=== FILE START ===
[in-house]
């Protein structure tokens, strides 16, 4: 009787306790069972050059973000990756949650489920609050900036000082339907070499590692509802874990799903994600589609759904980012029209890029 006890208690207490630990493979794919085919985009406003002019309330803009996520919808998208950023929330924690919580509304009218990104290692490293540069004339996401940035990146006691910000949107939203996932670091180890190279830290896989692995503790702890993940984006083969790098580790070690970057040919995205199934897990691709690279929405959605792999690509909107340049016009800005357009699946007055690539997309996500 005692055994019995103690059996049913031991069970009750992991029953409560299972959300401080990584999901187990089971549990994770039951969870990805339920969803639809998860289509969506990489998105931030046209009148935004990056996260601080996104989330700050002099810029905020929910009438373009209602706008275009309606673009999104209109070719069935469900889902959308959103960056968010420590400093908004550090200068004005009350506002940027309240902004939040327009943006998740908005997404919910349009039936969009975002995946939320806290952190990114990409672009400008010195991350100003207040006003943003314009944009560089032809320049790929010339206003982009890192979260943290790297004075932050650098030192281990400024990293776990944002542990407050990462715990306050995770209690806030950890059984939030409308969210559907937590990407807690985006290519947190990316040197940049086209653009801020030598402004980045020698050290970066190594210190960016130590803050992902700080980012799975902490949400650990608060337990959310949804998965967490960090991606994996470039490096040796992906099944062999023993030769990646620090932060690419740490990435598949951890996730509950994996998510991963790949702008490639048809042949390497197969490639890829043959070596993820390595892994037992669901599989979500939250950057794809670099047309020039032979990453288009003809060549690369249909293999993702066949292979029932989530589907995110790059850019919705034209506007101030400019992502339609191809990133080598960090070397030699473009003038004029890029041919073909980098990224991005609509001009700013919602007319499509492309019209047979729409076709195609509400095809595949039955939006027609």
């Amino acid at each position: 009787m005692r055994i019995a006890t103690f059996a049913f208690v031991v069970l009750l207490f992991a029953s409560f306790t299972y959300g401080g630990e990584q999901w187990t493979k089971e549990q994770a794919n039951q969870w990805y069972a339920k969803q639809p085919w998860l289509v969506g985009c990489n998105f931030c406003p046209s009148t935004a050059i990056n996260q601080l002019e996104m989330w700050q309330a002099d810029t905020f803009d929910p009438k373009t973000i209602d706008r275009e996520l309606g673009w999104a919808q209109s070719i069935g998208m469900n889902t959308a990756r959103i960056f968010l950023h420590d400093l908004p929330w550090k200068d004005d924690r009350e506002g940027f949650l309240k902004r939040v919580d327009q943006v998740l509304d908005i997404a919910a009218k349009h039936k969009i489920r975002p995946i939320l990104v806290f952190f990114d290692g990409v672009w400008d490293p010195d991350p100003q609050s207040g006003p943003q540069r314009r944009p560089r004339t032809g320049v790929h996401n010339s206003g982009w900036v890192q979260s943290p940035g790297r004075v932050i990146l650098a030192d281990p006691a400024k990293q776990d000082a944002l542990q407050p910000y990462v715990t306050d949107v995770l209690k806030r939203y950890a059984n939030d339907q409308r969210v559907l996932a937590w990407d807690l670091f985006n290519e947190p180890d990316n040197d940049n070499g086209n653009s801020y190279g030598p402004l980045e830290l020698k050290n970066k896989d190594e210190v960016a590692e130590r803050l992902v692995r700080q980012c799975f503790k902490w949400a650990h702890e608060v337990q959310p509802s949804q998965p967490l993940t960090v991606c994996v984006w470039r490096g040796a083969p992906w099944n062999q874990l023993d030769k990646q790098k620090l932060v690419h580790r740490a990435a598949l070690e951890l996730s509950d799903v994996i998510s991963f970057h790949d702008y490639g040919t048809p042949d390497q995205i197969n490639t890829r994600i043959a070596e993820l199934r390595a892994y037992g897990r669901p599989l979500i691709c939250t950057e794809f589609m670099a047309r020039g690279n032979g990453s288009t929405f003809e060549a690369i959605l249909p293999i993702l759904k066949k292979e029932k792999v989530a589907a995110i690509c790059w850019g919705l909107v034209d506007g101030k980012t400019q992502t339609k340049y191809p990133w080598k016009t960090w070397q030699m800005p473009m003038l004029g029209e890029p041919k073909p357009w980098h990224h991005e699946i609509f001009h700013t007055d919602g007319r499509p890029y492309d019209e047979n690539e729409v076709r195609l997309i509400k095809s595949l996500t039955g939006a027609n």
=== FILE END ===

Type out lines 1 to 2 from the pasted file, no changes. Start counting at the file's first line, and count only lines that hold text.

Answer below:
[in-house]
């Protein structure tokens, strides 16, 4: 009787306790069972050059973000990756949650489920609050900036000082339907070499590692509802874990799903994600589609759904980012029209890029 006890208690207490630990493979794919085919985009406003002019309330803009996520919808998208950023929330924690919580509304009218990104290692490293540069004339996401940035990146006691910000949107939203996932670091180890190279830290896989692995503790702890993940984006083969790098580790070690970057040919995205199934897990691709690279929405959605792999690509909107340049016009800005357009699946007055690539997309996500 005692055994019995103690059996049913031991069970009750992991029953409560299972959300401080990584999901187990089971549990994770039951969870990805339920969803639809998860289509969506990489998105931030046209009148935004990056996260601080996104989330700050002099810029905020929910009438373009209602706008275009309606673009999104209109070719069935469900889902959308959103960056968010420590400093908004550090200068004005009350506002940027309240902004939040327009943006998740908005997404919910349009039936969009975002995946939320806290952190990114990409672009400008010195991350100003207040006003943003314009944009560089032809320049790929010339206003982009890192979260943290790297004075932050650098030192281990400024990293776990944002542990407050990462715990306050995770209690806030950890059984939030409308969210559907937590990407807690985006290519947190990316040197940049086209653009801020030598402004980045020698050290970066190594210190960016130590803050992902700080980012799975902490949400650990608060337990959310949804998965967490960090991606994996470039490096040796992906099944062999023993030769990646620090932060690419740490990435598949951890996730509950994996998510991963790949702008490639048809042949390497197969490639890829043959070596993820390595892994037992669901599989979500939250950057794809670099047309020039032979990453288009003809060549690369249909293999993702066949292979029932989530589907995110790059850019919705034209506007101030400019992502339609191809990133080598960090070397030699473009003038004029890029041919073909980098990224991005609509001009700013919602007319499509492309019209047979729409076709195609509400095809595949039955939006027609």